for departing passengers)
The Incheon International Airport has always been voted as one of the best airports in the world. If you have passed through this airport, you'd agree with me that it's very clean and efficient, and their facilities make any traveler's passage very convenient. The people behind it must have always thought of the passengers, their main customer, and what he or she needs to have a comfortable journey.
During my summer break weeks ago, I flew out of Incheon Airport en route to Manila, Philippines. From my neighborhood in Seoul, I took the airport limousine bus (which is also the most convenient way to the airport from Seoul), and when I got off the bus, an airport personnel helped unload my luggage. And next to that stop, trolleys were all lined up for any passenger to use.
(Tipping the scale at Incheon Airport
within my 30-kg. allowance)
At the departure area, they even placed a digital weighing scale to help me make sure that I didn't go beyond my allowed baggage weight. How thoughtful of them! My passage through Incheon International Airport went very smoothly, as always.
But when my flight landed at the Terminal 3 of the Ninoy Aquino International Airport (NAIA) in Manila, it was a different story.
When I went home in December 2014, I was welcomed by the sign 'DO NOT ENTER'; it was blocking the supposedly moving walkway. And this time, after seven months, the same sign was blocking the arriving passengers; this walkway has obviously not been repaired all these months?! Why does the NAIA management even install these substandard facilities and waste the airport fees from the passengers and revenues from the airlines?
(Deja vu: 7 months still not moving)
My flight arrived at 12:30AM on a plane full of tired adults and sleepy, crying babies. Is it too much for NAIA to think about this walkway's actual purpose?
And as if that inutile walkway was not enough, when I was flying out of NAIA3 after my week-long vacation, another useless walkway greeted me as I made my way to Gate 106 for my Cebu Pacific flight back to Seoul. The sign said 'ON-GOING REPAIR' but there wasn't any repairman attending to it. I wondered if it was actually defective, or maybe they just didn't want to turn it on.
(Road block en route to Gate 106)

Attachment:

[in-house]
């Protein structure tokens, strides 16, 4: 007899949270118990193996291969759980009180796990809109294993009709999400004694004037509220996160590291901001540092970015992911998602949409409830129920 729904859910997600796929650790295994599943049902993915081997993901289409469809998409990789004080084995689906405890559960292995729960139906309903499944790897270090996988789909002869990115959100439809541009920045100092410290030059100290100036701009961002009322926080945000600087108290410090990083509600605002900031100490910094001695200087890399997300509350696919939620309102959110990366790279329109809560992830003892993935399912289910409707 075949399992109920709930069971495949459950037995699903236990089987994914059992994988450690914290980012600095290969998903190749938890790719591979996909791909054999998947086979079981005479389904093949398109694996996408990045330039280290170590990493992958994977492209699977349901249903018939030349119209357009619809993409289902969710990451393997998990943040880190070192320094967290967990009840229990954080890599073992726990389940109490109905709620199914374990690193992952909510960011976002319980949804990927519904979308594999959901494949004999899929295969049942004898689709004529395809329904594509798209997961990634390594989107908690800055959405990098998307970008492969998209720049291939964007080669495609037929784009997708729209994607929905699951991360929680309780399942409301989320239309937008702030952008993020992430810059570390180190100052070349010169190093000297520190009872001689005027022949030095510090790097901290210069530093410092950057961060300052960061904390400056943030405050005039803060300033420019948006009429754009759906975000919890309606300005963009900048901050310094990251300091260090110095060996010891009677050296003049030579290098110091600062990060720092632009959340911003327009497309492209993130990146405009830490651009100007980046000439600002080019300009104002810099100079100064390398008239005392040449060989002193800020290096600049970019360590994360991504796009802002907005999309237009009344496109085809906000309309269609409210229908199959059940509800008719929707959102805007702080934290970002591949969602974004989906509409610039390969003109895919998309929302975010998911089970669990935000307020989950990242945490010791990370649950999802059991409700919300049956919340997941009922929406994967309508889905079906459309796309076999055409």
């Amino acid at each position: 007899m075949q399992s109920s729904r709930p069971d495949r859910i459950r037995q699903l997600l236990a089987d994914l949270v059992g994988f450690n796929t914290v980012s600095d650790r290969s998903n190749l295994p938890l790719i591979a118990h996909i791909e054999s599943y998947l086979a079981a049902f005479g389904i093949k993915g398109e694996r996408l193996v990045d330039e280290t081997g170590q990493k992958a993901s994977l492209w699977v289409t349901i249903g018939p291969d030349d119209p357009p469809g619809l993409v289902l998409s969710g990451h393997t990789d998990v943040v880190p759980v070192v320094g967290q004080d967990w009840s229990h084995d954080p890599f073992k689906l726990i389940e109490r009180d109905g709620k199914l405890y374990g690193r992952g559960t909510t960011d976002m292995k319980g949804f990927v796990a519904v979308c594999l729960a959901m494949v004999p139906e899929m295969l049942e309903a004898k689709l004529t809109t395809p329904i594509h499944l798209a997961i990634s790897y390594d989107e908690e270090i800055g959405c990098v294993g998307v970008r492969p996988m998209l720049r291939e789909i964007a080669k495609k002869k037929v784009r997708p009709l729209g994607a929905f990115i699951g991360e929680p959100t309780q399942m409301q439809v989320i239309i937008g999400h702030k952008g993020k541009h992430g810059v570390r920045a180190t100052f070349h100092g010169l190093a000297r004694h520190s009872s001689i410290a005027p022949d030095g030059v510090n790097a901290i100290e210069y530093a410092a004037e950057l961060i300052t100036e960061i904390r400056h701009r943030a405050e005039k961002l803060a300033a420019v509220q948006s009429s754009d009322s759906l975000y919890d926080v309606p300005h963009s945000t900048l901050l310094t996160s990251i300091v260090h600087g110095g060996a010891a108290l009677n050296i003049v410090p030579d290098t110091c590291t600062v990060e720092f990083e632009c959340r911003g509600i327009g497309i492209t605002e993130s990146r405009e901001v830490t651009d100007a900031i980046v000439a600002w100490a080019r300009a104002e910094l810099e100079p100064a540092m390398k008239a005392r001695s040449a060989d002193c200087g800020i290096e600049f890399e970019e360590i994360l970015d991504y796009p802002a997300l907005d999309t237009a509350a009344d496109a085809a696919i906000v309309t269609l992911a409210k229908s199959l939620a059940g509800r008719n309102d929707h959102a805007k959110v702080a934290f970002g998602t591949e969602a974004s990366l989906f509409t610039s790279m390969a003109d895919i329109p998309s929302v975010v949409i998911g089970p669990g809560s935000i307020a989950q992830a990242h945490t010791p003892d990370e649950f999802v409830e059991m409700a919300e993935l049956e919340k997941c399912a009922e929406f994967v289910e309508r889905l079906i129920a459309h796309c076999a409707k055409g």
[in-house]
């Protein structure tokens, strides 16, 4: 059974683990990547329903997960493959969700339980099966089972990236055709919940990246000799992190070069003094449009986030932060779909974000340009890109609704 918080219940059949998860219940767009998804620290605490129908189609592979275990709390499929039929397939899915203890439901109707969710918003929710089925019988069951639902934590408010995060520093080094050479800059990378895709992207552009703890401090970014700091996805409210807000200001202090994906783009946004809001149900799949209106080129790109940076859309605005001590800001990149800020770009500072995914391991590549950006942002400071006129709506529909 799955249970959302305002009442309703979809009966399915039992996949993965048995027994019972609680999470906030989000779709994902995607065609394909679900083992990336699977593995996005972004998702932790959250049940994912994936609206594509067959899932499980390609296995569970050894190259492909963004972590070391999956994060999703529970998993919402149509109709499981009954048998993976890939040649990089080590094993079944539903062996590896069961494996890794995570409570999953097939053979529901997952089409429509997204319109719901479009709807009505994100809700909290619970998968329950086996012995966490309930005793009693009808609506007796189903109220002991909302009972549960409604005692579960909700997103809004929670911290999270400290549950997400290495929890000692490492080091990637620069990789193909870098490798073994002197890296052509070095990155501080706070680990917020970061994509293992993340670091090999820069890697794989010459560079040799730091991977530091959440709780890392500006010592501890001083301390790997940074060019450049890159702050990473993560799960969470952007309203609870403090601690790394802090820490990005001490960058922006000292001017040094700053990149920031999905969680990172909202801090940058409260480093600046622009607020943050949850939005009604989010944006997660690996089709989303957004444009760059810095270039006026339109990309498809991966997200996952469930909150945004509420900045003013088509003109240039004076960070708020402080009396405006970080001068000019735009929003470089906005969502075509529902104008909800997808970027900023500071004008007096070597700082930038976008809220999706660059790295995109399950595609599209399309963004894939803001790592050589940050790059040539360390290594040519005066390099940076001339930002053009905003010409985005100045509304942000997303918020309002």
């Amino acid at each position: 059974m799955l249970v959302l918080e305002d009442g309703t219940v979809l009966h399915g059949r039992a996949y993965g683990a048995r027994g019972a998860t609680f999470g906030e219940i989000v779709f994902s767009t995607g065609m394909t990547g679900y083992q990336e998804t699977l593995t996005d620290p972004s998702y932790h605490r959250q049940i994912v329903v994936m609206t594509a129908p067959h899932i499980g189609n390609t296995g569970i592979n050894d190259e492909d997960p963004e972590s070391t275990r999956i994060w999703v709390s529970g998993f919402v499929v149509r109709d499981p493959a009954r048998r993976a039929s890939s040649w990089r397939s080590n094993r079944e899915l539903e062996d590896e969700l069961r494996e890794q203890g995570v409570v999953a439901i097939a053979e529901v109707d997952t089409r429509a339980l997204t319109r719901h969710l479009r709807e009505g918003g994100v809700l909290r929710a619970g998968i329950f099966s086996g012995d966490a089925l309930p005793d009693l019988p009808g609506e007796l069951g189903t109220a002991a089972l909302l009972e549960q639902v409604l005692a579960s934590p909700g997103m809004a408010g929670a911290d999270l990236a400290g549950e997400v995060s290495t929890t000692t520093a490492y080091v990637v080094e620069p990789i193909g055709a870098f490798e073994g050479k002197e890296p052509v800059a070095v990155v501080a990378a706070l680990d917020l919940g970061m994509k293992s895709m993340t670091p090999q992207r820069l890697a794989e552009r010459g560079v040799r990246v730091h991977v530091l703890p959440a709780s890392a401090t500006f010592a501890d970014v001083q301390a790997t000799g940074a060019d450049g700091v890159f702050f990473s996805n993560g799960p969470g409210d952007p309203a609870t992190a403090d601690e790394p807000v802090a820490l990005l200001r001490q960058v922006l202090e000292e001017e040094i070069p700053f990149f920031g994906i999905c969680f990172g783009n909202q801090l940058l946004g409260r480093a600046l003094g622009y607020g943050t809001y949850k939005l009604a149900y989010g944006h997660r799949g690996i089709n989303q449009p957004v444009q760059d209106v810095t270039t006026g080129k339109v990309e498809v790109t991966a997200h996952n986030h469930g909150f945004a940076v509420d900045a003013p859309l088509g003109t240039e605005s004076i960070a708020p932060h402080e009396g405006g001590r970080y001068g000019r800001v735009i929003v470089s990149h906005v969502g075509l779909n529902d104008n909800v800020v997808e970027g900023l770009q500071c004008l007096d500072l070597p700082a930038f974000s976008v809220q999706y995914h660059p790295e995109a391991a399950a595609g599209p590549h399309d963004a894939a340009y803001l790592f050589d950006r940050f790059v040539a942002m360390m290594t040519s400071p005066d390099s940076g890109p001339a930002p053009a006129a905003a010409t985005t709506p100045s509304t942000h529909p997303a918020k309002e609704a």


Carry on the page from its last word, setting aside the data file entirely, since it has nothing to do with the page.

And as if ON-GOING REPAIR was not enough, the hundreds of idle trolleys parked at Gate 106 were an irritating surprise!
Any passenger going through NAIA3 must walk for hundreds of meters from the first x-ray security check to the flight check-in, not to mention queuing for OEC certificate clearance for OFWs or paying your travel tax, up to Immigration and the final security check.
But what pissed me off was that the NAIA3 management just didn't want departing passengers to use those trolleys parked at Gate 106, trolleys which could have made things lighter to carry, especially if you're a senior citizen, have kids in tow, or have a bad back.
(Idle trolleys hidden at
Gate 106 of NAIA3)
I complained to the Cebu Pacific staff about this and she said that it's actually the NAIA management's responsibility to bring these trolleys back to the final security check so departing passengers can use them. I asked her to remind NAIA management about this.
(Useless NAIA3 trolleys)
In July 2014, I already saw these useless trolleys parked at another gate, Gate 115. This time, 12 months later, another pack of useless trolleys are hidden at the other end of terminal. This just shows what poor customer service NAIA has for passengers using its airport.
NAIA deserves its 'worst airport' label. I am sure thousands of arriving or departing passengers would agree with me.
So, there. Flying from the best airport to the worst gives a passenger the best experience. And the worst.